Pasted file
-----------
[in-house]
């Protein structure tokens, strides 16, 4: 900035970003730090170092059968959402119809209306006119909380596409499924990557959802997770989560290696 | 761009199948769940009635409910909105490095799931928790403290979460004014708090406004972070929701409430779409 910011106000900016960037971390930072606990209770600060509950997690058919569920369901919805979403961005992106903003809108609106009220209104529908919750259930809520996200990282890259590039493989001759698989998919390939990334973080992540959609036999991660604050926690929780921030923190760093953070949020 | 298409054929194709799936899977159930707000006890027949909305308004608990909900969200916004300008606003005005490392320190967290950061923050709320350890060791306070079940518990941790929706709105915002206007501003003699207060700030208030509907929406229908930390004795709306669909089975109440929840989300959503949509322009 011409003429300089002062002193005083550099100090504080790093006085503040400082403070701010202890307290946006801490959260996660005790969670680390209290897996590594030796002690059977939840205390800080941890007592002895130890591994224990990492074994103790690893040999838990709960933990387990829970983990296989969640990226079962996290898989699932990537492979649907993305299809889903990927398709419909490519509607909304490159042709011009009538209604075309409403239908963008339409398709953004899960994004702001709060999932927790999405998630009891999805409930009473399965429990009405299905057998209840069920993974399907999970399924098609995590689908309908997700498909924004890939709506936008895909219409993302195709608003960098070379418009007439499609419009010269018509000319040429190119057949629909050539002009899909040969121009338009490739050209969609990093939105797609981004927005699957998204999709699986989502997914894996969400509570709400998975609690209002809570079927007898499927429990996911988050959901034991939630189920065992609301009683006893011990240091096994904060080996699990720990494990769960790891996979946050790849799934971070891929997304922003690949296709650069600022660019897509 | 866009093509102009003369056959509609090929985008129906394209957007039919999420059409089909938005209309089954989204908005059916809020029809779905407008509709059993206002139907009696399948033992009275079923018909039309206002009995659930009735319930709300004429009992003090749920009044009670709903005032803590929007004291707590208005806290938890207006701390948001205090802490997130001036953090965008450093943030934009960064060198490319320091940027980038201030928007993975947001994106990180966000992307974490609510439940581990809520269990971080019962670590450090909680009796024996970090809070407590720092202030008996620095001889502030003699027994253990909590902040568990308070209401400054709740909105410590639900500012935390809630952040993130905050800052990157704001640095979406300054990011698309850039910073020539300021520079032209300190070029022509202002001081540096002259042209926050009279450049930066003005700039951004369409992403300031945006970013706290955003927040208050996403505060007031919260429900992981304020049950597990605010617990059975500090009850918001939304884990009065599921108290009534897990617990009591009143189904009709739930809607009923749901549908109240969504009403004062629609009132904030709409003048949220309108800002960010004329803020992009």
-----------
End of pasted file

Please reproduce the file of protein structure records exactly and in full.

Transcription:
[in-house]
């Protein structure tokens, strides 16, 4: 900035970003730090170092059968959402119809209306006119909380596409499924990557959802997770989560290696 | 761009199948769940009635409910909105490095799931928790403290979460004014708090406004972070929701409430779409 910011106000900016960037971390930072606990209770600060509950997690058919569920369901919805979403961005992106903003809108609106009220209104529908919750259930809520996200990282890259590039493989001759698989998919390939990334973080992540959609036999991660604050926690929780921030923190760093953070949020 | 298409054929194709799936899977159930707000006890027949909305308004608990909900969200916004300008606003005005490392320190967290950061923050709320350890060791306070079940518990941790929706709105915002206007501003003699207060700030208030509907929406229908930390004795709306669909089975109440929840989300959503949509322009 011409003429300089002062002193005083550099100090504080790093006085503040400082403070701010202890307290946006801490959260996660005790969670680390209290897996590594030796002690059977939840205390800080941890007592002895130890591994224990990492074994103790690893040999838990709960933990387990829970983990296989969640990226079962996290898989699932990537492979649907993305299809889903990927398709419909490519509607909304490159042709011009009538209604075309409403239908963008339409398709953004899960994004702001709060999932927790999405998630009891999805409930009473399965429990009405299905057998209840069920993974399907999970399924098609995590689908309908997700498909924004890939709506936008895909219409993302195709608003960098070379418009007439499609419009010269018509000319040429190119057949629909050539002009899909040969121009338009490739050209969609990093939105797609981004927005699957998204999709699986989502997914894996969400509570709400998975609690209002809570079927007898499927429990996911988050959901034991939630189920065992609301009683006893011990240091096994904060080996699990720990494990769960790891996979946050790849799934971070891929997304922003690949296709650069600022660019897509 | 866009093509102009003369056959509609090929985008129906394209957007039919999420059409089909938005209309089954989204908005059916809020029809779905407008509709059993206002139907009696399948033992009275079923018909039309206002009995659930009735319930709300004429009992003090749920009044009670709903005032803590929007004291707590208005806290938890207006701390948001205090802490997130001036953090965008450093943030934009960064060198490319320091940027980038201030928007993975947001994106990180966000992307974490609510439940581990809520269990971080019962670590450090909680009796024996970090809070407590720092202030008996620095001889502030003699027994253990909590902040568990308070209401400054709740909105410590639900500012935390809630952040993130905050800052990157704001640095979406300054990011698309850039910073020539300021520079032209300190070029022509202002001081540096002259042209926050009279450049930066003005700039951004369409992403300031945006970013706290955003927040208050996403505060007031919260429900992981304020049950597990605010617990059975500090009850918001939304884990009065599921108290009534897990617990009591009143189904009709739930809607009923749901549908109240969504009403004062629609009132904030709409003048949220309108800002960010004329803020992009």